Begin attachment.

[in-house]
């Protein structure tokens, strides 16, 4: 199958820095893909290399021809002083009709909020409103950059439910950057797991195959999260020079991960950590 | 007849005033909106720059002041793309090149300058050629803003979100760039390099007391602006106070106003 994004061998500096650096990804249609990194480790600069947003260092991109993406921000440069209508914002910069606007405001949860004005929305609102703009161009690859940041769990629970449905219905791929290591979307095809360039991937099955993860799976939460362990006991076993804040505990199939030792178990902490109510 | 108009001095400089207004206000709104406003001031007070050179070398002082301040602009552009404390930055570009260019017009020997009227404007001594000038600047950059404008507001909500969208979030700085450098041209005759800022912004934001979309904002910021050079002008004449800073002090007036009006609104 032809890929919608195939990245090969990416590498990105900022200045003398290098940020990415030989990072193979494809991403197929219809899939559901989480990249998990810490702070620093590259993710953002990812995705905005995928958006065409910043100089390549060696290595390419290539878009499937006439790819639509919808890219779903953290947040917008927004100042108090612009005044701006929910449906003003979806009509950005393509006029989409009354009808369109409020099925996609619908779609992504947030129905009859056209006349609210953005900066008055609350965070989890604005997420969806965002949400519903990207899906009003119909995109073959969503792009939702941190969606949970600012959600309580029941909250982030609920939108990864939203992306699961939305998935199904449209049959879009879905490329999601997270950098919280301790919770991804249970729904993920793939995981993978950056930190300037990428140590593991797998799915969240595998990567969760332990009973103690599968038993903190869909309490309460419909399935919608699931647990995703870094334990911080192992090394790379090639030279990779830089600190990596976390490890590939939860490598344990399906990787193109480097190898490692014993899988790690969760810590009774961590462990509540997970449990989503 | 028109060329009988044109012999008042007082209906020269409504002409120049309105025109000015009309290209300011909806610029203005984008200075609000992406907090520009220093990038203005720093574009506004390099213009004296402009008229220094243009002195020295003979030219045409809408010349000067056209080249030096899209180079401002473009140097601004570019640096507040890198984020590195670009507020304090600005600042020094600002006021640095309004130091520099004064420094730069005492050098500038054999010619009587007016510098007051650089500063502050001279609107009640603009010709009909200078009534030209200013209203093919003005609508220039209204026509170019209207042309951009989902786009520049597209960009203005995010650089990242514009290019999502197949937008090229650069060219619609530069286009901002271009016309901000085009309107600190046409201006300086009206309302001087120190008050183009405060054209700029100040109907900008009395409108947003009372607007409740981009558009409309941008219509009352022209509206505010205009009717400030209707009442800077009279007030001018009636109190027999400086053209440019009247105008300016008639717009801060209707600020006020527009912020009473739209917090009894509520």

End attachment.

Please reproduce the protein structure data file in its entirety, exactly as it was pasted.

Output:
[in-house]
């Protein structure tokens, strides 16, 4: 199958820095893909290399021809002083009709909020409103950059439910950057797991195959999260020079991960950590 | 007849005033909106720059002041793309090149300058050629803003979100760039390099007391602006106070106003 994004061998500096650096990804249609990194480790600069947003260092991109993406921000440069209508914002910069606007405001949860004005929305609102703009161009690859940041769990629970449905219905791929290591979307095809360039991937099955993860799976939460362990006991076993804040505990199939030792178990902490109510 | 108009001095400089207004206000709104406003001031007070050179070398002082301040602009552009404390930055570009260019017009020997009227404007001594000038600047950059404008507001909500969208979030700085450098041209005759800022912004934001979309904002910021050079002008004449800073002090007036009006609104 032809890929919608195939990245090969990416590498990105900022200045003398290098940020990415030989990072193979494809991403197929219809899939559901989480990249998990810490702070620093590259993710953002990812995705905005995928958006065409910043100089390549060696290595390419290539878009499937006439790819639509919808890219779903953290947040917008927004100042108090612009005044701006929910449906003003979806009509950005393509006029989409009354009808369109409020099925996609619908779609992504947030129905009859056209006349609210953005900066008055609350965070989890604005997420969806965002949400519903990207899906009003119909995109073959969503792009939702941190969606949970600012959600309580029941909250982030609920939108990864939203992306699961939305998935199904449209049959879009879905490329999601997270950098919280301790919770991804249970729904993920793939995981993978950056930190300037990428140590593991797998799915969240595998990567969760332990009973103690599968038993903190869909309490309460419909399935919608699931647990995703870094334990911080192992090394790379090639030279990779830089600190990596976390490890590939939860490598344990399906990787193109480097190898490692014993899988790690969760810590009774961590462990509540997970449990989503 | 028109060329009988044109012999008042007082209906020269409504002409120049309105025109000015009309290209300011909806610029203005984008200075609000992406907090520009220093990038203005720093574009506004390099213009004296402009008229220094243009002195020295003979030219045409809408010349000067056209080249030096899209180079401002473009140097601004570019640096507040890198984020590195670009507020304090600005600042020094600002006021640095309004130091520099004064420094730069005492050098500038054999010619009587007016510098007051650089500063502050001279609107009640603009010709009909200078009534030209200013209203093919003005609508220039209204026509170019209207042309951009989902786009520049597209960009203005995010650089990242514009290019999502197949937008090229650069060219619609530069286009901002271009016309901000085009309107600190046409201006300086009206309302001087120190008050183009405060054209700029100040109907900008009395409108947003009372607007409740981009558009409309941008219509009352022209509206505010205009009717400030209707009442800077009279007030001018009636109190027999400086053209440019009247105008300016008639717009801060209707600020006020527009912020009473739209917090009894509520």